In the morning there are crackly fish skins like shoe soles lying on the table in a fine dust of ammonia-smelling shards. A divot has also been carved into the butter and a bottle of lager emptied. She must have gotten up in the middle of the night and gone tearing through the freezer in search of harðfiskur, possessed by some weird mix of Þorgunna and the nameless, ox-tailed creature heard munching the dried fish in Eyrbyggja 53.

She shrugs, sweeps up the mess, and heads out for the local café. They are playing Björk.


Noh, bara geysimyndilegur!

"Noh" is always hard to translate, but the phrase as a whole is perhaps best rendered as Heeeyyy, he's really handsome! And yet that does quite capture it either.

The element geysi- is the same as in Geysir, the periodically erupting hot spring whose name has become the English word for all other such geysers. In Iceland they are goshverir to distinguish them from the many other burbling, steaming, splattering things dotting the landsape.

The verb underlying both geysi- and gos- is gjósa, to gush or spout. Geysir means "gusher." Gos by itself is an eruption, in Iceland often volcanic, but now also denotes a sweet carbonated beverage, soda, pop, what you will (possibly Egils appelsín but perhaps not malt, which though both sweet and lightly fizzy is still just malt, I think, drekkur í sérflokki).

Geysi- is an all-purpose intensifier. Which is to say that when Icelanders gush about something, as above, they don't do so with the verb, as in English ("Hey! He's really handsome!" she gushed), but rather just tack geysi- onto the front of all the adjectives. Then everything becomes gushingly exciting (geysispennandi), gushingly good (geysigott), gushingly handsome (geysimyndilegur).

Sometimes this incorporation of the outburst itself (gos?) into the intensifying prefix sounds to me like overpronunciation, like stage directions read aloud, or like kids enunciating comic-book sound effects, thinking they are words: paff! gisp! sukk!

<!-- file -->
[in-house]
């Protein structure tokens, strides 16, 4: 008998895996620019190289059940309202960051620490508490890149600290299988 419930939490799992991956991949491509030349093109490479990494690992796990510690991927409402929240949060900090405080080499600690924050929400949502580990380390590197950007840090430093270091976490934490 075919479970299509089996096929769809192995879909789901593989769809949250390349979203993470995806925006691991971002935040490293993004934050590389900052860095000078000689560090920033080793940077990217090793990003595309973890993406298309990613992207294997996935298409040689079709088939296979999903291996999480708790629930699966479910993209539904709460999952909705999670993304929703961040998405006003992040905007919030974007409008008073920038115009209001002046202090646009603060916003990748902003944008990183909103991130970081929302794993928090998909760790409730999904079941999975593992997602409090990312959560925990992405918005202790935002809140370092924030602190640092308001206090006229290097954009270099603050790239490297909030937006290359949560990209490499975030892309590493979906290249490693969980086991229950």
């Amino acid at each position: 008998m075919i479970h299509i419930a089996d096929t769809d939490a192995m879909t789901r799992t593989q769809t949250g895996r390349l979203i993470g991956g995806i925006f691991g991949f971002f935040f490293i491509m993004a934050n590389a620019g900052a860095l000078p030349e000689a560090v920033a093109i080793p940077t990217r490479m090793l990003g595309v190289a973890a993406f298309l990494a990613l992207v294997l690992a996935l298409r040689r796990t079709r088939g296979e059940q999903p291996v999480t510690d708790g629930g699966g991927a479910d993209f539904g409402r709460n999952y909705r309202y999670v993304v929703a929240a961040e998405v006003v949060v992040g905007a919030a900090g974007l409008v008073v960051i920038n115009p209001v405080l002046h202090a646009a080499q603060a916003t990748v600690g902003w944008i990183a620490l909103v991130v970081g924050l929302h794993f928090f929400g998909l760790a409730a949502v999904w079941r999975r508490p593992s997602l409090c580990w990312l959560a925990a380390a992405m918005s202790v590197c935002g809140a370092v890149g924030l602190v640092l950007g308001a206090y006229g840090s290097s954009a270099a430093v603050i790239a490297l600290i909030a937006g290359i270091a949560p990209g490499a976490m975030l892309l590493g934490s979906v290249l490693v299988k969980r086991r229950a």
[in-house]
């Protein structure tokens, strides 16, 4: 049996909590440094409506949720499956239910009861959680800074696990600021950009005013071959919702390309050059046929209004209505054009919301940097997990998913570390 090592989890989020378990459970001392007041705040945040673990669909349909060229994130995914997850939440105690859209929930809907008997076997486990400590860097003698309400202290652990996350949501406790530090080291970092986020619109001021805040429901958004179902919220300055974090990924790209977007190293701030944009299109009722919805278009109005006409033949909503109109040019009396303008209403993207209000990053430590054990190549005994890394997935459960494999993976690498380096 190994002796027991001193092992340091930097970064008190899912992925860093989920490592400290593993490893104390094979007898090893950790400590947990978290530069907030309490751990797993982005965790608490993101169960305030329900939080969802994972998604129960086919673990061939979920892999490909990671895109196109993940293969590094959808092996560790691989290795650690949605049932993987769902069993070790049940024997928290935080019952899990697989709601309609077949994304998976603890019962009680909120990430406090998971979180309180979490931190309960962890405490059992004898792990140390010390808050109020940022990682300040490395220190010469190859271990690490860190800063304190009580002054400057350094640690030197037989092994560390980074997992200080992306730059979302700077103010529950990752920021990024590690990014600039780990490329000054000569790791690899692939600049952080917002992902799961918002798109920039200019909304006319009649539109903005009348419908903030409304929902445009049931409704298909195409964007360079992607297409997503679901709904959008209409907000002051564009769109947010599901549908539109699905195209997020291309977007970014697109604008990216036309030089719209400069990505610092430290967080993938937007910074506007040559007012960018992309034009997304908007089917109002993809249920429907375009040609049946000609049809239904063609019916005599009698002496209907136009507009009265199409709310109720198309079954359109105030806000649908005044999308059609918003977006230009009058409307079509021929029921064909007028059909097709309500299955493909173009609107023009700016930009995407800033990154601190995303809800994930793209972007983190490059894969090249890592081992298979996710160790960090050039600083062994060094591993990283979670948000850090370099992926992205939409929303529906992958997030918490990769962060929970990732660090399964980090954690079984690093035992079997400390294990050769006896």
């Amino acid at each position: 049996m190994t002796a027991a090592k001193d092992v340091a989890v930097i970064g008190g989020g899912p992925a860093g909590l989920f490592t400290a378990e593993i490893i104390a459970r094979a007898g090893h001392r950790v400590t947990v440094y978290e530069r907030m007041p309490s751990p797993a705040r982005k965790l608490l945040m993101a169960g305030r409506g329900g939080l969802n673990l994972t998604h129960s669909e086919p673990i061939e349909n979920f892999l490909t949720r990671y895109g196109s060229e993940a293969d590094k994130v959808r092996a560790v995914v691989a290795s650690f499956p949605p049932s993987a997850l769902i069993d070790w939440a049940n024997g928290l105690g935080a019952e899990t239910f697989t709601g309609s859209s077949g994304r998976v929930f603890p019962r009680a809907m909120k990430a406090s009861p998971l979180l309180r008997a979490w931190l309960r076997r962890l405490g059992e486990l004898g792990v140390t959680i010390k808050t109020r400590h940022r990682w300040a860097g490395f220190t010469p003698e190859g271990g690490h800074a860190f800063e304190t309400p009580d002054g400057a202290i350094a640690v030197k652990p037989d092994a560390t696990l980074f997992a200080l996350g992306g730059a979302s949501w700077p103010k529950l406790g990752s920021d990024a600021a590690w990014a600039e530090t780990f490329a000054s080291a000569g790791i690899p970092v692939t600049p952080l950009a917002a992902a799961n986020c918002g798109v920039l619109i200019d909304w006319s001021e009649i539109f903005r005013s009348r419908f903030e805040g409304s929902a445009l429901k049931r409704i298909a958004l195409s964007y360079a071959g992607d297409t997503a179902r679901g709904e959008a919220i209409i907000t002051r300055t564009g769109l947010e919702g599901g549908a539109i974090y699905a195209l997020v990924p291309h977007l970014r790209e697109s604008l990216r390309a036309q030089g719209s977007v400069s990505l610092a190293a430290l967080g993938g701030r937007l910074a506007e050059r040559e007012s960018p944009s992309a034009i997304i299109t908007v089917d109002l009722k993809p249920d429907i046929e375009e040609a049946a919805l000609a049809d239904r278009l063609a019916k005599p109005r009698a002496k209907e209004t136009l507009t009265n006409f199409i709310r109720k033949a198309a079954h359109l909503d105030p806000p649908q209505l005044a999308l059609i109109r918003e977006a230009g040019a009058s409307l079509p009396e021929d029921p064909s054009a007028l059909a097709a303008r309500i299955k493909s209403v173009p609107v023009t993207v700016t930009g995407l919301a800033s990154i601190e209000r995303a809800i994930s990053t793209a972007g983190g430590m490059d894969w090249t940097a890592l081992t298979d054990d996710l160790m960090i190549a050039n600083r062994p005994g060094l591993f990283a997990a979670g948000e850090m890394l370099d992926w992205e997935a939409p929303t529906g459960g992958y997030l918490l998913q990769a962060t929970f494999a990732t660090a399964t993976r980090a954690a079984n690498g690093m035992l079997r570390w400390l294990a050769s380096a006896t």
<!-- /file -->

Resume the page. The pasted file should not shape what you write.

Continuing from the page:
mánudagur, júlí 25, 2005


I notice today on the treadmill that the comfortable lope I have settled into is the same lope I found comfortable at fourteen. At least, it is a lope that would take me a mile on the flat in exactly the time I tended to complete a mile on the school's cinder track as a fourteen-year-old. I stare into the glass wall of the squash court before me. My own dim outline is reflected back, jouncing through the paces, but of course it is not the outline of me at fourteen. All for the best, really.

sunnudagur, júlí 24, 2005


Picking up the threads of communication on a slow Saturday night, it strikes me that they are less strands (þættir, whatever) than loops. Correspondence is after all a back-and-forth. Each missive rests on a curving course, a bead on a bent wire, and both ends sit either with me or with the other writer. Coming back to my stack of owed letters, I am returning to a piece of half-finished knitting. Some parts have ravelled, and I regret not having passed a crochet hook and a thick piece of yarn through where the needles had been, but as is often the case, I thought I would only be a moment when I put the whole thing down.